AV over IP differs from traditional AV by evolving the following key aspects: scalable switching (many more ports and easier to add just what you need), breaking the barriers of distance, improved ratio of inputs to outputs, video standards that extend beyond the local facility, convergence with data and communications, and new options in video processing.
Perhaps the cornerstone of why organizations are gradually replacing traditional AV infrastructures with IP-based AV infrastructures has the switch as the focal point.
Hardwired, circuit-based switching is basically a point-to-point technology. Video matrix switchers are a “destination” (relative to an AV transmitter box) and a “source” (relative to an AV receiver box) simultaneously. All the combinations of transmitters to receivers are resolved inside the matrix switch and it is possible to use any source at any destination according to the number of ports available on the video matrix switch. For example, an 8x8 matrix switch allows eight sources to be used at any of eight destinations.
More advanced products can perform processing operations. Instead of just making any input available on any output, for example, it might be possible to show any input on any—as well as many—outputs. Hence, a PowerPoint presentation from a PC can be a source that gets routed from an AV transmitter box to a video matrix switcher and then the switcher can be wired to multiple AV receiver boxes that can simultaneously be showing the PowerPoint presentation in real time.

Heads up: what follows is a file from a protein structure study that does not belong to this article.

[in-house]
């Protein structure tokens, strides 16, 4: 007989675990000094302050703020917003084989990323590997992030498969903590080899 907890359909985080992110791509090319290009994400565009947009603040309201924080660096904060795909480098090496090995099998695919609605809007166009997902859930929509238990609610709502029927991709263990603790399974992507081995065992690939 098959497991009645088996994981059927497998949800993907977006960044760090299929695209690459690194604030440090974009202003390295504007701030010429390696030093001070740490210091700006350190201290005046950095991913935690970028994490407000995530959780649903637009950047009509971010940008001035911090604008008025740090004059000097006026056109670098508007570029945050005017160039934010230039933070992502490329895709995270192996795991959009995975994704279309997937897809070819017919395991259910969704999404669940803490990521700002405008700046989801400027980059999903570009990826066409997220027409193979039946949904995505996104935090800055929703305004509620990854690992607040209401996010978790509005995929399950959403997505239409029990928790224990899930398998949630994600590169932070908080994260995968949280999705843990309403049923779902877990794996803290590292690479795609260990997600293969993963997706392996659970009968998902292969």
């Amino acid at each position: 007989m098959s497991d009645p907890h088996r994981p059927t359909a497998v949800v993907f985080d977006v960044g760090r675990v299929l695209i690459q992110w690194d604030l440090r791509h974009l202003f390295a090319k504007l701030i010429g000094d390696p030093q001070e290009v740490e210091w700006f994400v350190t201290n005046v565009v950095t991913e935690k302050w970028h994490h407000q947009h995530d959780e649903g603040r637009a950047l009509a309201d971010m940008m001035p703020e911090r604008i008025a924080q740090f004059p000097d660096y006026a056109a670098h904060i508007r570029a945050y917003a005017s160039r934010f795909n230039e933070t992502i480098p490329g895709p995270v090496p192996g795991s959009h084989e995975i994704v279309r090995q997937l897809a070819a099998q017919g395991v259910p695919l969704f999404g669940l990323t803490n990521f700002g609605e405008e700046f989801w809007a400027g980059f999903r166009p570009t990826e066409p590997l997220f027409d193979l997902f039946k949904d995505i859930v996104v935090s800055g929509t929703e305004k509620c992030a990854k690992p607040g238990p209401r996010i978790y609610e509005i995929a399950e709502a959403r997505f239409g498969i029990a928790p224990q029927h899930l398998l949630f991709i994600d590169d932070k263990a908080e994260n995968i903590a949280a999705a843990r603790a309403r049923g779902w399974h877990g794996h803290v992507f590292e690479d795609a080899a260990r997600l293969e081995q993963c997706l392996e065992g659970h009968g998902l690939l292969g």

What’s different about IP (and packet-based switching) is the number of sources attached to the IP switch is no longer as limited. When physical ports run out, multiple IP switches can be connected to expand. What this means is that you can scale the number of ports to your needs much more conveniently. It is possible to keep adding sources and destinations without a substantial overhaul of the video matrix switcher centerpiece being a major limiting factor.
The ratio of inputs to outputs can also be far more tailored in AV over IP compared to the traditional hardwired video matrix switcher. It is possible to have MANY inputs but only a few outputs, or only a few inputs but MANY outputs. Or you can have MANY of both and in widely different quantities.
Another limit of traditional AV is the distance between boxes. All hardwired digital transmissions have a practical limit to distance. Short distances of only a few feet can be wired cheaply. Once you’re at several meters, the cost of extension cables goes up. And when wires are being run throughout facilities over hundreds of meters, the cost of installation and extension becomes higher still.
IP-based AV can be transmitted over copper (Category) cable and over fiber optic quite conveniently. The Category (CAT-5, CAT-6, etc.) cable has a maximum of 100 meters. But it is possible to switch and repeat in series. The video you watch in your home on Netflix or YouTube has travelled quite far using this exact packet-based switching technology.
Thus, AV over IP significantly increases flexibility by overcoming limits to number of sources and destinations as well as by conquering distance limits. There is no penalty to capabilities for migrating from traditional AV to AV over IP as all elements of performance are retained with IP-based solutions.
The illustration below highlights this with the help of three main architectures. The first is based on traditional AV switching followed by the next two on AV over IP.